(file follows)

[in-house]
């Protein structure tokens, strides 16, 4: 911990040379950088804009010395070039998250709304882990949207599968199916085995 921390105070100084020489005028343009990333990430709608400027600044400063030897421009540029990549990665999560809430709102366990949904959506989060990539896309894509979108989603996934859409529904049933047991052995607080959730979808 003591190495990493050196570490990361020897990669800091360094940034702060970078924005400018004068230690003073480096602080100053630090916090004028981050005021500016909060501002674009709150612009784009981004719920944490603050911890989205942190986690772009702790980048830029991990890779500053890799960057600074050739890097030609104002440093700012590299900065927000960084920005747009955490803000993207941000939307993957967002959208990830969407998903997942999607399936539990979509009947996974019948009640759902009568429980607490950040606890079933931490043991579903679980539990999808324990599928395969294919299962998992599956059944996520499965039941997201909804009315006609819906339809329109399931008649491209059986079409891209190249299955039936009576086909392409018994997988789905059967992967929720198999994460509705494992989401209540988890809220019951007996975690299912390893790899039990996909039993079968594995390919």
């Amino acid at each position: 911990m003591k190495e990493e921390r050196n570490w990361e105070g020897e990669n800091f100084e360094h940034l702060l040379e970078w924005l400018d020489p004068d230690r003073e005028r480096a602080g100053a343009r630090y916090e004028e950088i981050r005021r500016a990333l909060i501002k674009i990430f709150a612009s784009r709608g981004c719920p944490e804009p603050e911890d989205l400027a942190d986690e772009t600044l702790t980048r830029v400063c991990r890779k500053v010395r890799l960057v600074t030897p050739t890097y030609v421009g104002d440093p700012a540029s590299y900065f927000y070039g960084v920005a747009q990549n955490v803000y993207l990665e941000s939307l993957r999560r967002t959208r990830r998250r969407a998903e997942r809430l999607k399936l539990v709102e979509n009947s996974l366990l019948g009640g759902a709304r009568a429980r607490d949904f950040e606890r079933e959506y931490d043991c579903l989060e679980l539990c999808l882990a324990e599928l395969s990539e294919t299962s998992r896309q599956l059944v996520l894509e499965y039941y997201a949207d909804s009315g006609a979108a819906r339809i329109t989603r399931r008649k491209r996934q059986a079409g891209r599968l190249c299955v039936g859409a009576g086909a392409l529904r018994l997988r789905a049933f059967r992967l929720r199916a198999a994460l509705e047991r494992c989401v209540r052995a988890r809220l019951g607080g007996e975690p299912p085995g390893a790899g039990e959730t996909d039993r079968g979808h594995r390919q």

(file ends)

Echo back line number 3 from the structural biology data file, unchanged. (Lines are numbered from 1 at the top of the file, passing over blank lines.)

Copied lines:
């Amino acid at each position: 911990m003591k190495e990493e921390r050196n570490w990361e105070g020897e990669n800091f100084e360094h940034l702060l040379e970078w924005l400018d020489p004068d230690r003073e005028r480096a602080g100053a343009r630090y916090e004028e950088i981050r005021r500016a990333l909060i501002k674009i990430f709150a612009s784009r709608g981004c719920p944490e804009p603050e911890d989205l400027a942190d986690e772009t600044l702790t980048r830029v400063c991990r890779k500053v010395r890799l960057v600074t030897p050739t890097y030609v421009g104002d440093p700012a540029s590299y900065f927000y070039g960084v920005a747009q990549n955490v803000y993207l990665e941000s939307l993957r999560r967002t959208r990830r998250r969407a998903e997942r809430l999607k399936l539990v709102e979509n009947s996974l366990l019948g009640g759902a709304r009568a429980r607490d949904f950040e606890r079933e959506y931490d043991c579903l989060e679980l539990c999808l882990a324990e599928l395969s990539e294919t299962s998992r896309q599956l059944v996520l894509e499965y039941y997201a949207d909804s009315g006609a979108a819906r339809i329109t989603r399931r008649k491209r996934q059986a079409g891209r599968l190249c299955v039936g859409a009576g086909a392409l529904r018994l997988r789905a049933f059967r992967l929720r199916a198999a994460l509705e047991r494992c989401v209540r052995a988890r809220l019951g607080g007996e975690p299912p085995g390893a790899g039990e959730t996909d039993r079968g979808h594995r390919q």